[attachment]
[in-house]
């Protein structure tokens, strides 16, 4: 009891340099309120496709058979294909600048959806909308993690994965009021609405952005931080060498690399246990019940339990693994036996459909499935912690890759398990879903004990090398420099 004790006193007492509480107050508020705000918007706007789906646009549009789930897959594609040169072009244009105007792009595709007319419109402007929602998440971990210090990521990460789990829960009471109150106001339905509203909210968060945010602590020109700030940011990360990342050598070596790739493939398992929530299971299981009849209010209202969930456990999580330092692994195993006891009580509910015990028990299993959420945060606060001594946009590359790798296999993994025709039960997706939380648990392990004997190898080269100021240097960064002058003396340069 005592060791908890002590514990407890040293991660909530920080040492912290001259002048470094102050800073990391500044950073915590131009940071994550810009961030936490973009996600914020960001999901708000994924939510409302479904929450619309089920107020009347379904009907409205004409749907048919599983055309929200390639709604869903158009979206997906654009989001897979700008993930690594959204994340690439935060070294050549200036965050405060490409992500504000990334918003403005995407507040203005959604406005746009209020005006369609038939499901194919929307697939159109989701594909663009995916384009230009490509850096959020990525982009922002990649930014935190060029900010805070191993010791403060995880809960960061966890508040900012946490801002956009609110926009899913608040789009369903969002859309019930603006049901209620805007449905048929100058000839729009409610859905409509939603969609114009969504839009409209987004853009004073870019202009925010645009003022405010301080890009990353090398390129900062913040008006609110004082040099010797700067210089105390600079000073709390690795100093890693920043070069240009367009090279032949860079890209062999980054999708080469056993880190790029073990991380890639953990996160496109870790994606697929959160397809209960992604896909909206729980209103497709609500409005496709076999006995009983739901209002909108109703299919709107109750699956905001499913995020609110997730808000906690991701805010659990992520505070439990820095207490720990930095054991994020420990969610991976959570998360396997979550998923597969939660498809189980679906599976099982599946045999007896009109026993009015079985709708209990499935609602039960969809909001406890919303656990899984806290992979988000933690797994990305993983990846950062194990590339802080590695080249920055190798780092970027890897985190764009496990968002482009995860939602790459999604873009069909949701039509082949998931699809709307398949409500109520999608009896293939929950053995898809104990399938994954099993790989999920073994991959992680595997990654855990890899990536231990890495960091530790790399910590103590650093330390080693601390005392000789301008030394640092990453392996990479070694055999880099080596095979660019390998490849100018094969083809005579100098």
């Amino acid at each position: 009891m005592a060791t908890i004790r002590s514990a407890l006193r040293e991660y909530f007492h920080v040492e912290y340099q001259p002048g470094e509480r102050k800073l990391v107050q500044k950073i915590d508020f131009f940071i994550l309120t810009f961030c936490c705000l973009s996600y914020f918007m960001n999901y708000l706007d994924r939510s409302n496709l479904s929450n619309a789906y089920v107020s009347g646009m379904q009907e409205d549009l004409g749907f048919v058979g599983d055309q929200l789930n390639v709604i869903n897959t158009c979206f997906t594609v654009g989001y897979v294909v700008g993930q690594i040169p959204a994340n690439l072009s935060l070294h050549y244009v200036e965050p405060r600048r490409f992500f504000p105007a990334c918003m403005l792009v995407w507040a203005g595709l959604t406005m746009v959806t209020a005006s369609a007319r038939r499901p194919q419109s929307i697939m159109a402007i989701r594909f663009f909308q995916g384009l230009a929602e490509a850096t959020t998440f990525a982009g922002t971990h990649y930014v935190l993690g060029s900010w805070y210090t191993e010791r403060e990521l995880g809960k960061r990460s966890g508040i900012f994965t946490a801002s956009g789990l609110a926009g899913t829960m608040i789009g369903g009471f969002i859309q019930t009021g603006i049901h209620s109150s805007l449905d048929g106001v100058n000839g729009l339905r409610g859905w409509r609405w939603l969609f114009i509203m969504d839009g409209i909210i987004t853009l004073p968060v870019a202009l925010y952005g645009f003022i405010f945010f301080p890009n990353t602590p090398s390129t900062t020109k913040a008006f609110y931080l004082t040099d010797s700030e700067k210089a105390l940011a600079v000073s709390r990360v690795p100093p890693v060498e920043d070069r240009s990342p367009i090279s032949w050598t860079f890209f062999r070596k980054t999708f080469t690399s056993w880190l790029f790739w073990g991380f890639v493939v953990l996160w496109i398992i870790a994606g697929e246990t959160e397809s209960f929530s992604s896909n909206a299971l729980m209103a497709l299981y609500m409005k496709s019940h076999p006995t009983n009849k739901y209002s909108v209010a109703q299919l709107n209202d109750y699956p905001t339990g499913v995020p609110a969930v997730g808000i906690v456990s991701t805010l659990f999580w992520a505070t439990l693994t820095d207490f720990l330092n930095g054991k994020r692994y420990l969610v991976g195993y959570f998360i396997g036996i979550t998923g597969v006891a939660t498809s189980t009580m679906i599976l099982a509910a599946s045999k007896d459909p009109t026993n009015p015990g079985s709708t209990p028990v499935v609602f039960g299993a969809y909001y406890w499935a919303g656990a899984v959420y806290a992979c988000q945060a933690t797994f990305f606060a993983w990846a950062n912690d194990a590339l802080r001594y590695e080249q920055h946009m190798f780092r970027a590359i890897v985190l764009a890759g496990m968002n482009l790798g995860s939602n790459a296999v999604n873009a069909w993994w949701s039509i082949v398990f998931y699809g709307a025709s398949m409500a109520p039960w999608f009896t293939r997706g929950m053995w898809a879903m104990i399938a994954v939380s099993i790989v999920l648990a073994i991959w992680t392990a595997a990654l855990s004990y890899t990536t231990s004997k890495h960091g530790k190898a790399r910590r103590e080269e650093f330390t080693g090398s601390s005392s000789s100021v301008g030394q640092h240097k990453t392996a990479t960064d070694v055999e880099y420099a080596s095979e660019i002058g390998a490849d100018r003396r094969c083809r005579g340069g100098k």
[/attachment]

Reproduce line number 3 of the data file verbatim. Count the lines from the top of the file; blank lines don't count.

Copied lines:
């Amino acid at each position: 009891m005592a060791t908890i004790r002590s514990a407890l006193r040293e991660y909530f007492h920080v040492e912290y340099q001259p002048g470094e509480r102050k800073l990391v107050q500044k950073i915590d508020f131009f940071i994550l309120t810009f961030c936490c705000l973009s996600y914020f918007m960001n999901y708000l706007d994924r939510s409302n496709l479904s929450n619309a789906y089920v107020s009347g646009m379904q009907e409205d549009l004409g749907f048919v058979g599983d055309q929200l789930n390639v709604i869903n897959t158009c979206f997906t594609v654009g989001y897979v294909v700008g993930q690594i040169p959204a994340n690439l072009s935060l070294h050549y244009v200036e965050p405060r600048r490409f992500f504000p105007a990334c918003m403005l792009v995407w507040a203005g595709l959604t406005m746009v959806t209020a005006s369609a007319r038939r499901p194919q419109s929307i697939m159109a402007i989701r594909f663009f909308q995916g384009l230009a929602e490509a850096t959020t998440f990525a982009g922002t971990h990649y930014v935190l993690g060029s900010w805070y210090t191993e010791r403060e990521l995880g809960k960061r990460s966890g508040i900012f994965t946490a801002s956009g789990l609110a926009g899913t829960m608040i789009g369903g009471f969002i859309q019930t009021g603006i049901h209620s109150s805007l449905d048929g106001v100058n000839g729009l339905r409610g859905w409509r609405w939603l969609f114009i509203m969504d839009g409209i909210i987004t853009l004073p968060v870019a202009l925010y952005g645009f003022i405010f945010f301080p890009n990353t602590p090398s390129t900062t020109k913040a008006f609110y931080l004082t040099d010797s700030e700067k210089a105390l940011a600079v000073s709390r990360v690795p100093p890693v060498e920043d070069r240009s990342p367009i090279s032949w050598t860079f890209f062999r070596k980054t999708f080469t690399s056993w880190l790029f790739w073990g991380f890639v493939v953990l996160w496109i398992i870790a994606g697929e246990t959160e397809s209960f929530s992604s896909n909206a299971l729980m209103a497709l299981y609500m409005k496709s019940h076999p006995t009983n009849k739901y209002s909108v209010a109703q299919l709107n209202d109750y699956p905001t339990g499913v995020p609110a969930v997730g808000i906690v456990s991701t805010l659990f999580w992520a505070t439990l693994t820095d207490f720990l330092n930095g054991k994020r692994y420990l969610v991976g195993y959570f998360i396997g036996i979550t998923g597969v006891a939660t498809s189980t009580m679906i599976l099982a509910a599946s045999k007896d459909p009109t026993n009015p015990g079985s709708t209990p028990v499935v609602f039960g299993a969809y909001y406890w499935a919303g656990a899984v959420y806290a992979c988000q945060a933690t797994f990305f606060a993983w990846a950062n912690d194990a590339l802080r001594y590695e080249q920055h946009m190798f780092r970027a590359i890897v985190l764009a890759g496990m968002n482009l790798g995860s939602n790459a296999v999604n873009a069909w993994w949701s039509i082949v398990f998931y699809g709307a025709s398949m409500a109520p039960w999608f009896t293939r997706g929950m053995w898809a879903m104990i399938a994954v939380s099993i790989v999920l648990a073994i991959w992680t392990a595997a990654l855990s004990y890899t990536t231990s004997k890495h960091g530790k190898a790399r910590r103590e080269e650093f330390t080693g090398s601390s005392s000789s100021v301008g030394q640092h240097k990453t392996a990479t960064d070694v055999e880099y420099a080596s095979e660019i002058g390998a490849d100018r003396r094969c083809r005579g340069g100098k």